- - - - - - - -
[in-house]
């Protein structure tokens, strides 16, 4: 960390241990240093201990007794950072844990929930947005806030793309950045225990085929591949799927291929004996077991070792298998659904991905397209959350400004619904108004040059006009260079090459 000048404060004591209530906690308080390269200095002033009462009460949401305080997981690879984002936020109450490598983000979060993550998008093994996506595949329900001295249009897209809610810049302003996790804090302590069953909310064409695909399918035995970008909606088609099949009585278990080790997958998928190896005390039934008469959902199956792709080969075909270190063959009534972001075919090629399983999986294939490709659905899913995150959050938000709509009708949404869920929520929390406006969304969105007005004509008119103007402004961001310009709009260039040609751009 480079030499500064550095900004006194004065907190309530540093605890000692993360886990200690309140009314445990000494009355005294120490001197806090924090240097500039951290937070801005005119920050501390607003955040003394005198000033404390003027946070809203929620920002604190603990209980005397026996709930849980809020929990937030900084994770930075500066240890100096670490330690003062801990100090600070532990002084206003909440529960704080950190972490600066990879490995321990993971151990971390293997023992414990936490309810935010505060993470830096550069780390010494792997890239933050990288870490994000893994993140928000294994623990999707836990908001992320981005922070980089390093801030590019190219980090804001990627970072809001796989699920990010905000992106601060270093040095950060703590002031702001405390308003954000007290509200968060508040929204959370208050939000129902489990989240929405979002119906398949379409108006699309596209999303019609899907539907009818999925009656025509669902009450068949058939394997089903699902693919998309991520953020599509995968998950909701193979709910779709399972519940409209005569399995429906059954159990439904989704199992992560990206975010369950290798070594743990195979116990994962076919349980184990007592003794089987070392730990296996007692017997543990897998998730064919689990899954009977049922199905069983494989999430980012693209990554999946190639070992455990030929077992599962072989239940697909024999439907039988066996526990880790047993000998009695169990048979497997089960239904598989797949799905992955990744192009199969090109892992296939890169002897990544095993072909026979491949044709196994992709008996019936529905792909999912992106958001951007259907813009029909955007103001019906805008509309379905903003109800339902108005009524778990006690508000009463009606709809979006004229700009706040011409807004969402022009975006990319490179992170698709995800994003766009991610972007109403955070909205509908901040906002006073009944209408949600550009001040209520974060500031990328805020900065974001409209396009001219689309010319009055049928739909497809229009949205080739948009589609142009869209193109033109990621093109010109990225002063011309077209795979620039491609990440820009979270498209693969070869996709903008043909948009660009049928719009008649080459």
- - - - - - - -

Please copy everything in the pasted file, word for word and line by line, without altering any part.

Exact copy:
[in-house]
């Protein structure tokens, strides 16, 4: 960390241990240093201990007794950072844990929930947005806030793309950045225990085929591949799927291929004996077991070792298998659904991905397209959350400004619904108004040059006009260079090459 000048404060004591209530906690308080390269200095002033009462009460949401305080997981690879984002936020109450490598983000979060993550998008093994996506595949329900001295249009897209809610810049302003996790804090302590069953909310064409695909399918035995970008909606088609099949009585278990080790997958998928190896005390039934008469959902199956792709080969075909270190063959009534972001075919090629399983999986294939490709659905899913995150959050938000709509009708949404869920929520929390406006969304969105007005004509008119103007402004961001310009709009260039040609751009 480079030499500064550095900004006194004065907190309530540093605890000692993360886990200690309140009314445990000494009355005294120490001197806090924090240097500039951290937070801005005119920050501390607003955040003394005198000033404390003027946070809203929620920002604190603990209980005397026996709930849980809020929990937030900084994770930075500066240890100096670490330690003062801990100090600070532990002084206003909440529960704080950190972490600066990879490995321990993971151990971390293997023992414990936490309810935010505060993470830096550069780390010494792997890239933050990288870490994000893994993140928000294994623990999707836990908001992320981005922070980089390093801030590019190219980090804001990627970072809001796989699920990010905000992106601060270093040095950060703590002031702001405390308003954000007290509200968060508040929204959370208050939000129902489990989240929405979002119906398949379409108006699309596209999303019609899907539907009818999925009656025509669902009450068949058939394997089903699902693919998309991520953020599509995968998950909701193979709910779709399972519940409209005569399995429906059954159990439904989704199992992560990206975010369950290798070594743990195979116990994962076919349980184990007592003794089987070392730990296996007692017997543990897998998730064919689990899954009977049922199905069983494989999430980012693209990554999946190639070992455990030929077992599962072989239940697909024999439907039988066996526990880790047993000998009695169990048979497997089960239904598989797949799905992955990744192009199969090109892992296939890169002897990544095993072909026979491949044709196994992709008996019936529905792909999912992106958001951007259907813009029909955007103001019906805008509309379905903003109800339902108005009524778990006690508000009463009606709809979006004229700009706040011409807004969402022009975006990319490179992170698709995800994003766009991610972007109403955070909205509908901040906002006073009944209408949600550009001040209520974060500031990328805020900065974001409209396009001219689309010319009055049928739909497809229009949205080739948009589609142009869209193109033109990621093109010109990225002063011309077209795979620039491609990440820009979270498209693969070869996709903008043909948009660009049928719009008649080459």